EU visit

Visit from European Union Officials

Story by Cale Golding, Senior Aquaculture Scientist

On the 16th December delegates from the European Union arrived in the village of Ambolomailaky to witness first-hand the success of ReefDoctor’s Darwin Initiative-funded Alternative Livelihoods Project. The village has been farming sea cucumbers for a year now, and has generated over 8 million ariary for the local community. After visiting the sea cucumber aquaculture site, European Union officials met with farmers and discussed the hardships facing the community.  The delegates were impressed by the scope of the Darwin Initiative project, and praised ReefDoctor for their efforts in addressing poverty in this region.

seaweed drying

Ifaty Seaweed Farmers: Round 2!

Update by RD Aquaculture Intern Oriana Wouters

Training started this week for more fishermen from Ifaty who are joining our Darwin Initiative-funded Alternative Livelihoods Programme. Ifaty is expanding its seaweed farms with 28 fishermen joining the current 40 seaweed farmers from this village. These fishermen were introduced to the materials used to cultivate seaweed, and shown how to prepare their ropes and how to grow the best seaweed. The fishermen received training from both ReefDoctor and current Ifaty farmers who joined the program during the first round last year. The new farmers are very excited about the prospect of seaweed farming, and will continue training for the remainder of the week. They will receive their first seaweed propagules following completion of their training.

 

 

sea cucumber juvenile delivery

Record-breaking sea cucumber sales in Ambolomailaky!

Update by RD Aquaculture Intern Oriana Wouters

ReefDoctor is happy to report that on the 26th and 27th of November two sea cucumber sales took place in the villages of Ambolomailaky and Andrevo, as part of our of Darwin Initiative-funded Alternative Livelihoods Project. The 20 farmers who are part of the Ambolomailaky project sold 7 million Ariary (2000 Euro) worth of sea cucumbers. At their last sale in September they had earned 1 million Ariary in sales, so after two months they managed to break their own record! In Andrevo, an also impressive 3.925 million Ariary worth of sea cucumbers were sold! Their efforts, motivation and dedication to the project clearly reflects in their sales! We are very proud of our farmers and together we will continue to work toward a sustainable future for these communities!

 

Seaweed Farmers Celebrate 1st sale

Darwin Initiative logoReefDoctor’s Darwin Initiative funded project see its first sale of seaweed by the farmers from Ifaty village.

In the Bay of Ranobe, Southwest Madagascar, fishing is more than just a way of life – it is life. There are few formal employment opportunities, and subsistence fishing allows the people to get by on $0.7 – 1.4 USD per day, well below the WHO poverty line of $2 USD. But with approximately 20,000 people all trying to catch the same fish, catches are steadily declining. And when the weather is bad, the villagers often don’t catch anything. ReefDoctor’s alternative livelihoods project, with assistance from the Darwin Initiative, is helping the men and women in the Bay of Ranobe to generate sustainable, reliable incomes, utilising the productive potential of the ocean, rather than over exploiting it.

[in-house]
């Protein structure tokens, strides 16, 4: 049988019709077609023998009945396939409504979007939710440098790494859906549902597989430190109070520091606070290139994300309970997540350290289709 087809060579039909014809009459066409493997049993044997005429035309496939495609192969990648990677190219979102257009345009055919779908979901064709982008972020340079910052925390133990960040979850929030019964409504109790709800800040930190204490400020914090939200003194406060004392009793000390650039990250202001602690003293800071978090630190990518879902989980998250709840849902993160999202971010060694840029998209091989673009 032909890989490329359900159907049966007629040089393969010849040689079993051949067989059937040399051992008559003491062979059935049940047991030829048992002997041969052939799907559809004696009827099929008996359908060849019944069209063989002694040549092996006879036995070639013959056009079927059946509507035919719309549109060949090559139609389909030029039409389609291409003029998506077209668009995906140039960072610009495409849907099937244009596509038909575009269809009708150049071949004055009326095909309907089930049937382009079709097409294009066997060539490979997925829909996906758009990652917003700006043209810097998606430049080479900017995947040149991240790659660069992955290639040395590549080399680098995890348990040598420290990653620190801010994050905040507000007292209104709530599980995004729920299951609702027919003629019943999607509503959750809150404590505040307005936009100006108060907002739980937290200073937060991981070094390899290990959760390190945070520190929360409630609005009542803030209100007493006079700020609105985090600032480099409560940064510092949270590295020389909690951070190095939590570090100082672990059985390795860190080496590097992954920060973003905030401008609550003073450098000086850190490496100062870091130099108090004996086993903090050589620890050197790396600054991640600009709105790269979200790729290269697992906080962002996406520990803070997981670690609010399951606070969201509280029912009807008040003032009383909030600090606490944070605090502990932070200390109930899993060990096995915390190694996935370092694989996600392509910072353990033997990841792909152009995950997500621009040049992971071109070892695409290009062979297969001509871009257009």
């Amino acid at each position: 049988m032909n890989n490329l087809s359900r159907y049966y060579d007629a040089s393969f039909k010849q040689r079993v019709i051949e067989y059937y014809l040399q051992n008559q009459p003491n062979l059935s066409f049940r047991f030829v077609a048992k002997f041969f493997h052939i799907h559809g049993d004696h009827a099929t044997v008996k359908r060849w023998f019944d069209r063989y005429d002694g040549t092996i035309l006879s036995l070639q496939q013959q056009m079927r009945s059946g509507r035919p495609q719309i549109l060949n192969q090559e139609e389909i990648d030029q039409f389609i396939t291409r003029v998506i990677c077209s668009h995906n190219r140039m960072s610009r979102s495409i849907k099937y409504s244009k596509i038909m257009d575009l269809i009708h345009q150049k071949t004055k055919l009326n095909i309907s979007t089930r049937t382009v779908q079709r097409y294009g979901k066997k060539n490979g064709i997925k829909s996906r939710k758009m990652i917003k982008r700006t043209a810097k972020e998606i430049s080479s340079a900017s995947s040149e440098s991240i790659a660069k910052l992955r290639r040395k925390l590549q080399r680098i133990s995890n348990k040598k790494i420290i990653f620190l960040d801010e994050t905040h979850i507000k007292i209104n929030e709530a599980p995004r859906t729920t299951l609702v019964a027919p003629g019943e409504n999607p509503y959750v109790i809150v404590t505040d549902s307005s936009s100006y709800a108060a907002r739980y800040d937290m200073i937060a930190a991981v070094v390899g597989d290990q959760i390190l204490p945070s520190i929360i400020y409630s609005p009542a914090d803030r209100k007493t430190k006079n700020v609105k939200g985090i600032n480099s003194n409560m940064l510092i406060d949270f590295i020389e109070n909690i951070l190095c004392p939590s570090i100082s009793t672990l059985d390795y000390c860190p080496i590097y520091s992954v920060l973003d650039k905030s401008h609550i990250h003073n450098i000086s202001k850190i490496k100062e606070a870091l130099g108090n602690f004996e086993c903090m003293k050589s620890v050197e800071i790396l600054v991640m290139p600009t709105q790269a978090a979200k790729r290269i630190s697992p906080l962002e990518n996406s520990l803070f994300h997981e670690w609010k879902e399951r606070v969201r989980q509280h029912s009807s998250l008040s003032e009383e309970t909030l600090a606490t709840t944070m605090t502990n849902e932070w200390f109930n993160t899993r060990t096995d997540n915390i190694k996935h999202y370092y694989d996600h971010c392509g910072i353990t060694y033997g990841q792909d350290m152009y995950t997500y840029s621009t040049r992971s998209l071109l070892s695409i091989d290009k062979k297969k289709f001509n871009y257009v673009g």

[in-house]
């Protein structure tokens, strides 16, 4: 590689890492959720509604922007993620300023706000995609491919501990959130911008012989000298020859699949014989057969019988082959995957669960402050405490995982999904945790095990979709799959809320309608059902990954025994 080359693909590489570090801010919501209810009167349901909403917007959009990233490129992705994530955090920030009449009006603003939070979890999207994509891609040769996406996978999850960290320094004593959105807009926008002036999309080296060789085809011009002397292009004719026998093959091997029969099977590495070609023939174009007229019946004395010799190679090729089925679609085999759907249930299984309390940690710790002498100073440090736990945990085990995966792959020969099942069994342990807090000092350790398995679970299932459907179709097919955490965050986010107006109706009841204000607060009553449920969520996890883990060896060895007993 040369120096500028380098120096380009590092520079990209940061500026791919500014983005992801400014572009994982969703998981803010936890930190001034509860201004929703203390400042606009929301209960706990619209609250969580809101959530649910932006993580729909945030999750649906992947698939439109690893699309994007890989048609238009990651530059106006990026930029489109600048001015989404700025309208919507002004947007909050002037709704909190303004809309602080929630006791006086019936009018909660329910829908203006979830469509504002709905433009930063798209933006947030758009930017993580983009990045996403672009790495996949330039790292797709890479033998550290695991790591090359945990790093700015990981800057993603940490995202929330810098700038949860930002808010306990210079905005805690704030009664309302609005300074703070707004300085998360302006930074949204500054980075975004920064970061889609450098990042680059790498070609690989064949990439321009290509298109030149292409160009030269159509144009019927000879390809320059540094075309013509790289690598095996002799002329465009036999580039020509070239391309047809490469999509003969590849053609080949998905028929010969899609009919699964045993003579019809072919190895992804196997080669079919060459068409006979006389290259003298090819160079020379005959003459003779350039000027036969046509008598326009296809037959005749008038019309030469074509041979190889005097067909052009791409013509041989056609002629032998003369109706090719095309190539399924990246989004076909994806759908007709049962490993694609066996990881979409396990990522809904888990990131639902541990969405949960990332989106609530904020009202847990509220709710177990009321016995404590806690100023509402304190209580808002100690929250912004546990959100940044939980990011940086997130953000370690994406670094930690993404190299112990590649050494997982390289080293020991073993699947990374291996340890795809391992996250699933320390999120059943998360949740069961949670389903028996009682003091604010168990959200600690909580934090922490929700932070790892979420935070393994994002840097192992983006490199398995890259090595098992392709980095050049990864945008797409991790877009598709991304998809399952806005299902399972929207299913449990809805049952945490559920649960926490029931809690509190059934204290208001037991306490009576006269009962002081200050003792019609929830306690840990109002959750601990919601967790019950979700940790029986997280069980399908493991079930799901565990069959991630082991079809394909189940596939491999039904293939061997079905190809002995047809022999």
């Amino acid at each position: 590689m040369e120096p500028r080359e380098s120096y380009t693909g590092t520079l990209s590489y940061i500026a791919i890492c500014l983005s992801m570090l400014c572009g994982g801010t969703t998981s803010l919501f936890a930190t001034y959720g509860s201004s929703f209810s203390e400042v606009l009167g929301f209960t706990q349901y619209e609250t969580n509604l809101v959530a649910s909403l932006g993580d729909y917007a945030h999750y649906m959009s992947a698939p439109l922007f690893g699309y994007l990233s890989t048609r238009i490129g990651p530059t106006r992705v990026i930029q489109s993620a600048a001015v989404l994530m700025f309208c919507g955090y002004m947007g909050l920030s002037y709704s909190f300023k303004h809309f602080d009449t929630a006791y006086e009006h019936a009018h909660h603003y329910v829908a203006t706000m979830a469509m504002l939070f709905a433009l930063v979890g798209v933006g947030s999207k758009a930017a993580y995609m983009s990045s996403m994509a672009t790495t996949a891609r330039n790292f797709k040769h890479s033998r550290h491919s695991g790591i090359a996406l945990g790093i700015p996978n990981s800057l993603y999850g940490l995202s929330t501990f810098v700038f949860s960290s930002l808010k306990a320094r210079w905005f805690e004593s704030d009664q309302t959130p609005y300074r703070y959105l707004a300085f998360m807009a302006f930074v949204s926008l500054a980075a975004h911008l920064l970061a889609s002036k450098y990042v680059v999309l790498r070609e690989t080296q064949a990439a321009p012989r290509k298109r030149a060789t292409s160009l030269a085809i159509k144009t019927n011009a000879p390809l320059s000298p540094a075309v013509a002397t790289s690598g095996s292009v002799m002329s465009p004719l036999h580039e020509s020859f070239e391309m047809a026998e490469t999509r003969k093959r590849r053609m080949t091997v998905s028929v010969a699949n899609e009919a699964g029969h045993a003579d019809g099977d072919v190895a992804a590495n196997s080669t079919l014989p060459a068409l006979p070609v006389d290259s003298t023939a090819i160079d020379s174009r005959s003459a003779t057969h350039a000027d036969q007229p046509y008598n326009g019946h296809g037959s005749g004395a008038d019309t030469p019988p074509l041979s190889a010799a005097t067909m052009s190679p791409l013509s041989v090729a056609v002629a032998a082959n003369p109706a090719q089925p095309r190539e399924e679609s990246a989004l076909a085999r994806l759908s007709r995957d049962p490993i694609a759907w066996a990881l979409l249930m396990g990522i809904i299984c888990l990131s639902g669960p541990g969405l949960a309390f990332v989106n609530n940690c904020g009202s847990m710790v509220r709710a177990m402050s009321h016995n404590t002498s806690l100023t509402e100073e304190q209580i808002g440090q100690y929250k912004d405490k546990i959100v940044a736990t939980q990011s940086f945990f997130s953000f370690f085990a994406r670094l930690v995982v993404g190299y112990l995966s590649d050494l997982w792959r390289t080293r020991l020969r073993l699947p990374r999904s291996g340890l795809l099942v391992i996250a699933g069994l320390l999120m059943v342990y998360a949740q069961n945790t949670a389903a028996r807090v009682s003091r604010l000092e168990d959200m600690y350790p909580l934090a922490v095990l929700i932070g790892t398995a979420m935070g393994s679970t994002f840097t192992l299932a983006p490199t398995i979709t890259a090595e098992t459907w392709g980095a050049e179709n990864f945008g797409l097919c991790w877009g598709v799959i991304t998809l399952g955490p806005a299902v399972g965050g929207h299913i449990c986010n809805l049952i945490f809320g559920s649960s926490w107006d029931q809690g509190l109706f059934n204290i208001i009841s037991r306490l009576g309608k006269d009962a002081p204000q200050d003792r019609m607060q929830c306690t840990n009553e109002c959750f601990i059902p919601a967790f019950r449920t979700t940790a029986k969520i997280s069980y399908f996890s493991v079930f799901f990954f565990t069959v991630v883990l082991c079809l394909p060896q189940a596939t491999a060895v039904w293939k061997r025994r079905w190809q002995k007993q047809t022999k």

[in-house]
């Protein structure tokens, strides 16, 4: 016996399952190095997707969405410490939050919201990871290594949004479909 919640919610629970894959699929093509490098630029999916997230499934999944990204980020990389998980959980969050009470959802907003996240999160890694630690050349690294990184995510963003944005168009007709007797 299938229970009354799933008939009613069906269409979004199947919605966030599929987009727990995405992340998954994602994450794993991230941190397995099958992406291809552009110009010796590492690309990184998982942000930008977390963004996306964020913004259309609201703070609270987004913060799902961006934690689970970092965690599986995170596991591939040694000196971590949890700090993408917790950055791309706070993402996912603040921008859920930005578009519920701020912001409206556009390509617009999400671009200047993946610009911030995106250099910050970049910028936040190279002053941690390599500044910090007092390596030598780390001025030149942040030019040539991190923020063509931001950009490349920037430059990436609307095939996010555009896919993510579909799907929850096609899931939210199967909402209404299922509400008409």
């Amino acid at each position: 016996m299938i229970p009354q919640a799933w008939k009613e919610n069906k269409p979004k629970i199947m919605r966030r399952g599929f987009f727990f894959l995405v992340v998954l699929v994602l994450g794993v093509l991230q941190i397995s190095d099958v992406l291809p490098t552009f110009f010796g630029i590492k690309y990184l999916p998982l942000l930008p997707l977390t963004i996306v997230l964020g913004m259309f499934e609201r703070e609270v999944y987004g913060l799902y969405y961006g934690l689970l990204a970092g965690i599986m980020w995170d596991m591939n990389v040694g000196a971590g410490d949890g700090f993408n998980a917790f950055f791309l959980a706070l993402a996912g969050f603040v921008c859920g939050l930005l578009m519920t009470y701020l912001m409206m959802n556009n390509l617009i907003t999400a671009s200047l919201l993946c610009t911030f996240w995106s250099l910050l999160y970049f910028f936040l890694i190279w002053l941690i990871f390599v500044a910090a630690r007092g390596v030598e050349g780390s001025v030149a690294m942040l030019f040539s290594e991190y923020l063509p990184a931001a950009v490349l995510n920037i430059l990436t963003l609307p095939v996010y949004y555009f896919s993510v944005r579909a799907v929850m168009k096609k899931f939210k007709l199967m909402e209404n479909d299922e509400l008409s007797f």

The red seaweed Kappaphycus Alvarezii is grown for a component called carrageenan, which is used as a binder and stabiliser all over the world in products such as toothpaste, soaps, pharmaceuticals, skin creams, ice cream, pasta, and sauces. ReefDoctor first introduced the concept of seaweed farming to the village of Ifaty, providing start-up materials, access to markets, and ongoing training and support, and in June the farmers sold their first batch of seaweed, total weight of over 2 tons.
Some farmers sold over 200 kg of seaweed, generating more than 100,000 ariary, the equivalent of $31 USD. While this may not seem like much, for one of the poorest regions of one of the poorest countries in the world, this is a windfall, and can be enough to lift them above the poverty line. And now that farmers have experienced the benefits, they are determined to produce more seaweed for their next sale.

And word is spreading. Villages to the north and south of Ifaty are already working with ReefDoctor to develop their own seaweed farms. But the benefits of these farms go beyond lifting fishermen out of poverty. By having a more reliable source of income, farmers spend less time fishing, reducing pressure on the exhausted coral reef ecosystem and especially the marine turtle fishery. The farms are designated no-fishing areas, so their position above seagrass beds provides habitat protection from damaging sources of fishing such as trawl and seine nets, and provides a refuge for targeted fish species. As the number of seaweed farms increases across the Bay of Ranobe, a network of protected areas is forming, providing much needed relief for the marine resources of this beautiful bay.
So before long, the toothpaste you use to brush your teeth may be helping to bring rural Madagascar out of poverty, and protect a coral reef ecosystem.

Ifaty farmers with first seaweed sold and ready to be exported

Ifaty farmers with first seaweed sold and ready to be exported